From German Prisoner of War to American Citizen

A Social History with 35 Interviews


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SKU: 9780786473113 Categories: , , ,

About the Book

Among the many German immigrants to the United States over the years, one group is unusual: former prisoners of war who had spent between one and three years on American soil and who returned voluntarily as immigrants after the war. Drawing on archival sources and in-depth interviews with 35 former prisoners who made the return, the book outlines the conditions that defined their unusual experiences and traces their journeys from captive enemies to American citizens. Although the respondents came from different backgrounds, and arrived in America at different times between 1943 and 1945, their experiences as prisoners of war not only left an indelible impression, they also provided them with opportunities and resources that helped them leave Germany behind and return to the place “where we had the good life.”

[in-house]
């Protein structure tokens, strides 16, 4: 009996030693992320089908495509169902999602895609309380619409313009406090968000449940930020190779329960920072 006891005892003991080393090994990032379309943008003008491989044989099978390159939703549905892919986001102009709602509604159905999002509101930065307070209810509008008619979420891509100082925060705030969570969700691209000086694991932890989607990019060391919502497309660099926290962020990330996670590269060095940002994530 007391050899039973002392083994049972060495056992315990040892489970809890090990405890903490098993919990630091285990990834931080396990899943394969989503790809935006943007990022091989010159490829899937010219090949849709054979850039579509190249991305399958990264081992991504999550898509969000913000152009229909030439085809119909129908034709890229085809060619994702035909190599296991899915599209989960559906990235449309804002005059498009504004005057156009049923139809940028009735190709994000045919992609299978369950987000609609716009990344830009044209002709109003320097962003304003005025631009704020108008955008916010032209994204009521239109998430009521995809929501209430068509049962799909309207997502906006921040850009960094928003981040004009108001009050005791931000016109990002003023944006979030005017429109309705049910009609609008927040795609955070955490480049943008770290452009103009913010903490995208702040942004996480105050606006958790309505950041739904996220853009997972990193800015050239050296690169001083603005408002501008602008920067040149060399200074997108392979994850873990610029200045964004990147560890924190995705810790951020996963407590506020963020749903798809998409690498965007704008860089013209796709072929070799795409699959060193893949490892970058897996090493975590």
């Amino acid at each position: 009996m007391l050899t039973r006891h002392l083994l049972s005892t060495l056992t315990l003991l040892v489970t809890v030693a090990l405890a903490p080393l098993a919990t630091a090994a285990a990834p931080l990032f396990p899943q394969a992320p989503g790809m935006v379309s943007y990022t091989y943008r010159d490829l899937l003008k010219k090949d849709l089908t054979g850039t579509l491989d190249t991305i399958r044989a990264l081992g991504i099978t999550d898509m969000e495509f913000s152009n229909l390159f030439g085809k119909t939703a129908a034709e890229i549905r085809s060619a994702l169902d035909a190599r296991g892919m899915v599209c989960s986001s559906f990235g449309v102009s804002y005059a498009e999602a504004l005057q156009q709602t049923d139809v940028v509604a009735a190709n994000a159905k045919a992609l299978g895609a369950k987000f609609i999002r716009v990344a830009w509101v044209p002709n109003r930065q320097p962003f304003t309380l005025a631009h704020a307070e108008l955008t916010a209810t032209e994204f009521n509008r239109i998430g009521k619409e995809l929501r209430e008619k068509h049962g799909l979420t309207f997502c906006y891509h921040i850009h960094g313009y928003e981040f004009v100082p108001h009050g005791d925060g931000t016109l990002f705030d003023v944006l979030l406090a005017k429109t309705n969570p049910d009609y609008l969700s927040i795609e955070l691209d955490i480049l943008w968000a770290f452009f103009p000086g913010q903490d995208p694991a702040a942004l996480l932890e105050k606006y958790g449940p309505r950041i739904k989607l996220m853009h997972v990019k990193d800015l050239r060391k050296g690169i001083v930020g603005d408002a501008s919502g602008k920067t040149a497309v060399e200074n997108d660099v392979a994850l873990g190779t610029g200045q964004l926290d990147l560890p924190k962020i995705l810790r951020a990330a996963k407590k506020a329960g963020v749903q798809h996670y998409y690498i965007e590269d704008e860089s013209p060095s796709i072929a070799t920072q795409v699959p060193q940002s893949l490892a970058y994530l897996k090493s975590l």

About the Author(s)

Barbara Schmitter Heisler is a professor emerita at Gettysburg College. She has published numerous articles and book chapters, and coedited a book, in the field of international migration. She lives in Lake Oswego, Oregon.

Bibliographic Details

Barbara Schmitter Heisler
Format: softcover (6 x 9)
Pages: 212
Bibliographic Info: notes, bibliography, index
Copyright Date: 2013
pISBN: 978-0-7864-7311-3
eISBN: 978-1-4766-0211-0
Imprint: McFarland

Table of Contents

Table of Contents

Preface 1

Introduction 5

1—The Germans Are Coming 19

2—An Astonishing Introduction: Thirty-five POWs Experience America 38

3—Repatriation to Germany and Return to America 97

4—Pathways to Immigration: From German Prisoner of War to American Citizen 154

5—Prisoners of War and International Migration 166

Chapter Notes 177

Bibliography 191

Index 201

Book Reviews & Awards

“recommended”—Choice; “a fascinating and relevant look at how these men were treated as prisoners, how they interacted with American military and civilians, and how these experiences affected their decisions to immigrate after the war”—